Behind Closed Doors: Domestic Violence


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Theories of Domestic Violence Empirical Study
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The documentary Behind Closed Doors depicts several cases of domestic violence. In all of the anecdotes, women struggle to leave their abusive partners but due to personal and legal factors this is challenging. Some of the women are still in love with their abusers and return to them, despite the pervasive pattern of violence in the couple’s life together. Other times, even when men are constrained by the legal system, the men’s punishments are relatively minor, such as a sentence of only two months in prison. Coercive Control Theory helps to better explain some of the women’s seemingly inexplicable behavior, namely the idea that women’s disempowerment in society causes them to believe that their lives mean nothing unless they are attached to a male figure (Arnold 2009). Domestic violence is an assertion of male power and masculinity, according to the theory, not simply personal acts of violence; similarly, women may believe they are not real women unless they have a husband or boyfriend who loves them, even if that supposed love is shown through violence.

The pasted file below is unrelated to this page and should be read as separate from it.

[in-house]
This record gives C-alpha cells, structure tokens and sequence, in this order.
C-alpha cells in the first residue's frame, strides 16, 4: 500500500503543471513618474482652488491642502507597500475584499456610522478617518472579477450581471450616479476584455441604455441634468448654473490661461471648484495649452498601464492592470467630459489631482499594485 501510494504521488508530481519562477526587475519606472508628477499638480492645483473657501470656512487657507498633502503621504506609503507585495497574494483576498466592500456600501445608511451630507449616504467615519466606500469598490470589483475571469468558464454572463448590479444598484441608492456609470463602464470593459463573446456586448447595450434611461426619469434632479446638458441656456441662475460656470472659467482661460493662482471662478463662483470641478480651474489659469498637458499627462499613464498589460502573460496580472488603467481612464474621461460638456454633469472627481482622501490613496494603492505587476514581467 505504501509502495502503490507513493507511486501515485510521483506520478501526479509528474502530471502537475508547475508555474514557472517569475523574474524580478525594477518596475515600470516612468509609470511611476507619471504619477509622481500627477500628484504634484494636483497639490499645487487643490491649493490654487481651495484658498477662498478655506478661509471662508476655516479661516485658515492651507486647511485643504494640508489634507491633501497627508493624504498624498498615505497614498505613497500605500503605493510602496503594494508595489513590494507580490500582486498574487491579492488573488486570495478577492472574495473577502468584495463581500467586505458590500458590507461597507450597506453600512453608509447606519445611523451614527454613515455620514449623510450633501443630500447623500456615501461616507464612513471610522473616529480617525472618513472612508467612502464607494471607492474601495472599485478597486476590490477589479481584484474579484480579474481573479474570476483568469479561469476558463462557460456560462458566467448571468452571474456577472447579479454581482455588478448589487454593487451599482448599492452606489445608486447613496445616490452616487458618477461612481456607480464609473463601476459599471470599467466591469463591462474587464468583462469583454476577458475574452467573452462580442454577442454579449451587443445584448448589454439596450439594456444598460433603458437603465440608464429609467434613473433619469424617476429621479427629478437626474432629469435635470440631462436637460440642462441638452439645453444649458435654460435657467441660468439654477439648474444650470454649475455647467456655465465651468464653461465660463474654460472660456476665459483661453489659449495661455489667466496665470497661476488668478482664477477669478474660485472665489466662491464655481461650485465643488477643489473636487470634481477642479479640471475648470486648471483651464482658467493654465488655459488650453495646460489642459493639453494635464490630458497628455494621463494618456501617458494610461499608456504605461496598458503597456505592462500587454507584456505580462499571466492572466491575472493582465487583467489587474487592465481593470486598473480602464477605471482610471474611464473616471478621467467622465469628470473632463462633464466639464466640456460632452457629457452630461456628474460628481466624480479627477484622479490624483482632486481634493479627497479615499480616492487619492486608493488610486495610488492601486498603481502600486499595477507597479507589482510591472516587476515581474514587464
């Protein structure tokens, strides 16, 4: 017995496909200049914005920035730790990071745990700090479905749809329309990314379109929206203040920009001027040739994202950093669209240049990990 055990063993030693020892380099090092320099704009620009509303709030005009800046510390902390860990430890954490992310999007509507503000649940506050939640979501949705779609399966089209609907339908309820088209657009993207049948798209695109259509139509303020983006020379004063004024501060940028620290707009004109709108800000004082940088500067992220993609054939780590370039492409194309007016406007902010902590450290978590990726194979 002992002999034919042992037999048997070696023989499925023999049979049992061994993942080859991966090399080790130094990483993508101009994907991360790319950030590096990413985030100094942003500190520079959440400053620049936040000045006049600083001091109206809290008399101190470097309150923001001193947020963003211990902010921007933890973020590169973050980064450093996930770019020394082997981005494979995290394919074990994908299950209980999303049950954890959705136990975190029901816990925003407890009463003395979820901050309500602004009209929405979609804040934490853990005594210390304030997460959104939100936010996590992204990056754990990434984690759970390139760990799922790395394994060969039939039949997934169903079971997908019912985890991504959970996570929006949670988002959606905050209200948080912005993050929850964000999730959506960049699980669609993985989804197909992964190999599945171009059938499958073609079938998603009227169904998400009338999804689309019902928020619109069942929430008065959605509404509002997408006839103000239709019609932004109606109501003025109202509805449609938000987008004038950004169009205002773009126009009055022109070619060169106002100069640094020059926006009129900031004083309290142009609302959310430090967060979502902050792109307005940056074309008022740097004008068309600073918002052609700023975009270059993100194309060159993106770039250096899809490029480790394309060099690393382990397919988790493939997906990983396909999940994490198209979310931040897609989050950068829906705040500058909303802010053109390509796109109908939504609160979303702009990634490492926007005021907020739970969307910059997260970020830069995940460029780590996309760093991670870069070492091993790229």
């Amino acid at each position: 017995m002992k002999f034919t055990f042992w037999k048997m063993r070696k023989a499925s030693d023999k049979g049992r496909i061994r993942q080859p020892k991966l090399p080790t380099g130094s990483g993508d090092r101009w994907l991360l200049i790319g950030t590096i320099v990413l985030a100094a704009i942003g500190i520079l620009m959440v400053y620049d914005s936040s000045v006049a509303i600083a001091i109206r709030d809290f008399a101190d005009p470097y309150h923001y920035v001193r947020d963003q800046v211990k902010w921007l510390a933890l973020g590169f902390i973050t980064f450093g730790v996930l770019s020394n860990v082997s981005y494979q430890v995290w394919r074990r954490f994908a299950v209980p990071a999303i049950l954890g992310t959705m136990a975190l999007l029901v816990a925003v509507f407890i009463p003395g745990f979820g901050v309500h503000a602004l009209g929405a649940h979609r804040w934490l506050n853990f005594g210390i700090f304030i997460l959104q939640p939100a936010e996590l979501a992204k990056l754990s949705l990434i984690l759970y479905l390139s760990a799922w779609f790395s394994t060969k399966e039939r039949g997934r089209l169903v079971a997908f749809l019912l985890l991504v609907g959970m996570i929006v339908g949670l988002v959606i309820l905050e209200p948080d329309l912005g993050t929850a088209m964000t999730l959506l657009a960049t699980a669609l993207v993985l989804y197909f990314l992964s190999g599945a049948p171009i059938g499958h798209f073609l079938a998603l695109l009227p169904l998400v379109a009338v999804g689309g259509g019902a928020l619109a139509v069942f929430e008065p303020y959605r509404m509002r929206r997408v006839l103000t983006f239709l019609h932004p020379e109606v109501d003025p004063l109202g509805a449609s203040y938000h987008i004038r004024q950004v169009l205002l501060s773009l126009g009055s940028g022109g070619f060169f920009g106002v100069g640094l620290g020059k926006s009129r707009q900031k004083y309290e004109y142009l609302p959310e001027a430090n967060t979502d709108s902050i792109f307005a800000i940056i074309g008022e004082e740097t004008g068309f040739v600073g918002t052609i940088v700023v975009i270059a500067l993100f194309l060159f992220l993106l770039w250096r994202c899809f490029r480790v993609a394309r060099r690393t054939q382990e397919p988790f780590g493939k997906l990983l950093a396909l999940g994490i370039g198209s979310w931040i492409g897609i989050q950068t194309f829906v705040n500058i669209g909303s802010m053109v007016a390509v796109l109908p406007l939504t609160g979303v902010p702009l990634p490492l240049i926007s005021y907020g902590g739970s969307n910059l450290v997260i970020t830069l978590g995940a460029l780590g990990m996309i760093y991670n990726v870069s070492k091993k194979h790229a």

While, according to Lawson (2012): “Feminist theory sees intimate partner violence as an expression of gender-based domination of women by men,” sociological theories of family violence often see violence as a product of social systems, such as a class structure which produces inequities which make certain men feel violent and turn that violence against the women in their lives (p. 572). But a purely systemic theory of violence does not explain why some women, even after being offered economic aid and support, still feel a compulsion to return to the male figures in their lives; nor are all men who engage in domestic violence victims of personal or class-based injustice. In fact, the documentary suggests that the system often tends to validate rather than circumvent male control over women and refuses to acknowledge the economic and personal pressures which can cause women to have ambivalent attitudes towards their abusers.


Behind closed doors. (2016). YouTube. Retrieved from:

Arnold, Gretchen. (2009). A battered women’s movement perspective of coercive control.

Violence Against Women, 15(12), 1432-1443

Lawson, J. J. (2012). Sociological theories of intimate partner violence. Journal of Human

Behavior in the Social Environment, 22(5), 572-590.